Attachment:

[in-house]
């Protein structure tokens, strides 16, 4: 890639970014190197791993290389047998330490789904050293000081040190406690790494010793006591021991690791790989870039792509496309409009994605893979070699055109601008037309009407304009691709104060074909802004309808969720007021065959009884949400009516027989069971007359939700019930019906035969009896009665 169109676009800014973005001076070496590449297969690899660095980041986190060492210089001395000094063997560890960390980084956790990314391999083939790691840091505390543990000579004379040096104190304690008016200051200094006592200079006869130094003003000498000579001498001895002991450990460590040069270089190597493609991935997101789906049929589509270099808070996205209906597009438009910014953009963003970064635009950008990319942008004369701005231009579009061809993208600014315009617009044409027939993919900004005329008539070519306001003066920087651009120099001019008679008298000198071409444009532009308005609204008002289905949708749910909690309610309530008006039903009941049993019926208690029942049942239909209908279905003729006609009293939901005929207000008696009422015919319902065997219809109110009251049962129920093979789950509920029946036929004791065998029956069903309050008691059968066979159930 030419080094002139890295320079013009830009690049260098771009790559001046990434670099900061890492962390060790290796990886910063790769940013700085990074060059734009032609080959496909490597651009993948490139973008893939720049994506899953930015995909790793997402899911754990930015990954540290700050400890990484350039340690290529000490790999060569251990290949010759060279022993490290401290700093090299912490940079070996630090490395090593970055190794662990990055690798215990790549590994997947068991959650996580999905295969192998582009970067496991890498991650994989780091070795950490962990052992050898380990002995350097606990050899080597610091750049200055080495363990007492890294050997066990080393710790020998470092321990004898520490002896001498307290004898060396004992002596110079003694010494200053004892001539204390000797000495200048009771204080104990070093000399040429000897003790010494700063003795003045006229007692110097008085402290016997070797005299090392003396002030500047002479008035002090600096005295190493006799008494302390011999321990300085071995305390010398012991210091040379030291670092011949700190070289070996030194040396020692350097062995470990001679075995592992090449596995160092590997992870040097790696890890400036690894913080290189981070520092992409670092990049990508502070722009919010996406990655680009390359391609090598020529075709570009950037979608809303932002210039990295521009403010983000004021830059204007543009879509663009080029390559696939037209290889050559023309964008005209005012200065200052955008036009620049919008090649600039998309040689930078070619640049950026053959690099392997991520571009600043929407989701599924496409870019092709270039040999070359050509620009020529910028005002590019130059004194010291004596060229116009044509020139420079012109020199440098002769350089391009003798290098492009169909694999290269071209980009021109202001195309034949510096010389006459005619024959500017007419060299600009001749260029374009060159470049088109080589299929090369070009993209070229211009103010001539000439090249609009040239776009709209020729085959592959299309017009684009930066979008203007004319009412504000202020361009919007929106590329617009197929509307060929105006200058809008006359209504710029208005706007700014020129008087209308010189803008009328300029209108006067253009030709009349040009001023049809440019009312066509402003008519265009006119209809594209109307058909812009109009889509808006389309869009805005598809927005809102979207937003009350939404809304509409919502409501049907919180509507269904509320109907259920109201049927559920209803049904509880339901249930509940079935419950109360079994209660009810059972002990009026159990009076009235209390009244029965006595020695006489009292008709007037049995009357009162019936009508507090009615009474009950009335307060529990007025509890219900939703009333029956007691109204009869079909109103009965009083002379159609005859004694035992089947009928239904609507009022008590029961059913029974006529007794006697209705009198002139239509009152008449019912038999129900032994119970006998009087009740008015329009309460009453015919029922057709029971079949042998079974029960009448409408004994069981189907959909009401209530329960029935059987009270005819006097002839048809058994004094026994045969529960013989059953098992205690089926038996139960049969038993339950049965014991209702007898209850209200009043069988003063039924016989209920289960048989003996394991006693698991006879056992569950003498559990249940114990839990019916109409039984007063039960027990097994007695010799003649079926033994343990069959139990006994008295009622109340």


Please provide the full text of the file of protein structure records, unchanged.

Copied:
[in-house]
């Protein structure tokens, strides 16, 4: 890639970014190197791993290389047998330490789904050293000081040190406690790494010793006591021991690791790989870039792509496309409009994605893979070699055109601008037309009407304009691709104060074909802004309808969720007021065959009884949400009516027989069971007359939700019930019906035969009896009665 169109676009800014973005001076070496590449297969690899660095980041986190060492210089001395000094063997560890960390980084956790990314391999083939790691840091505390543990000579004379040096104190304690008016200051200094006592200079006869130094003003000498000579001498001895002991450990460590040069270089190597493609991935997101789906049929589509270099808070996205209906597009438009910014953009963003970064635009950008990319942008004369701005231009579009061809993208600014315009617009044409027939993919900004005329008539070519306001003066920087651009120099001019008679008298000198071409444009532009308005609204008002289905949708749910909690309610309530008006039903009941049993019926208690029942049942239909209908279905003729006609009293939901005929207000008696009422015919319902065997219809109110009251049962129920093979789950509920029946036929004791065998029956069903309050008691059968066979159930 030419080094002139890295320079013009830009690049260098771009790559001046990434670099900061890492962390060790290796990886910063790769940013700085990074060059734009032609080959496909490597651009993948490139973008893939720049994506899953930015995909790793997402899911754990930015990954540290700050400890990484350039340690290529000490790999060569251990290949010759060279022993490290401290700093090299912490940079070996630090490395090593970055190794662990990055690798215990790549590994997947068991959650996580999905295969192998582009970067496991890498991650994989780091070795950490962990052992050898380990002995350097606990050899080597610091750049200055080495363990007492890294050997066990080393710790020998470092321990004898520490002896001498307290004898060396004992002596110079003694010494200053004892001539204390000797000495200048009771204080104990070093000399040429000897003790010494700063003795003045006229007692110097008085402290016997070797005299090392003396002030500047002479008035002090600096005295190493006799008494302390011999321990300085071995305390010398012991210091040379030291670092011949700190070289070996030194040396020692350097062995470990001679075995592992090449596995160092590997992870040097790696890890400036690894913080290189981070520092992409670092990049990508502070722009919010996406990655680009390359391609090598020529075709570009950037979608809303932002210039990295521009403010983000004021830059204007543009879509663009080029390559696939037209290889050559023309964008005209005012200065200052955008036009620049919008090649600039998309040689930078070619640049950026053959690099392997991520571009600043929407989701599924496409870019092709270039040999070359050509620009020529910028005002590019130059004194010291004596060229116009044509020139420079012109020199440098002769350089391009003798290098492009169909694999290269071209980009021109202001195309034949510096010389006459005619024959500017007419060299600009001749260029374009060159470049088109080589299929090369070009993209070229211009103010001539000439090249609009040239776009709209020729085959592959299309017009684009930066979008203007004319009412504000202020361009919007929106590329617009197929509307060929105006200058809008006359209504710029208005706007700014020129008087209308010189803008009328300029209108006067253009030709009349040009001023049809440019009312066509402003008519265009006119209809594209109307058909812009109009889509808006389309869009805005598809927005809102979207937003009350939404809304509409919502409501049907919180509507269904509320109907259920109201049927559920209803049904509880339901249930509940079935419950109360079994209660009810059972002990009026159990009076009235209390009244029965006595020695006489009292008709007037049995009357009162019936009508507090009615009474009950009335307060529990007025509890219900939703009333029956007691109204009869079909109103009965009083002379159609005859004694035992089947009928239904609507009022008590029961059913029974006529007794006697209705009198002139239509009152008449019912038999129900032994119970006998009087009740008015329009309460009453015919029922057709029971079949042998079974029960009448409408004994069981189907959909009401209530329960029935059987009270005819006097002839048809058994004094026994045969529960013989059953098992205690089926038996139960049969038993339950049965014991209702007898209850209200009043069988003063039924016989209920289960048989003996394991006693698991006879056992569950003498559990249940114990839990019916109409039984007063039960027990097994007695010799003649079926033994343990069959139990006994008295009622109340």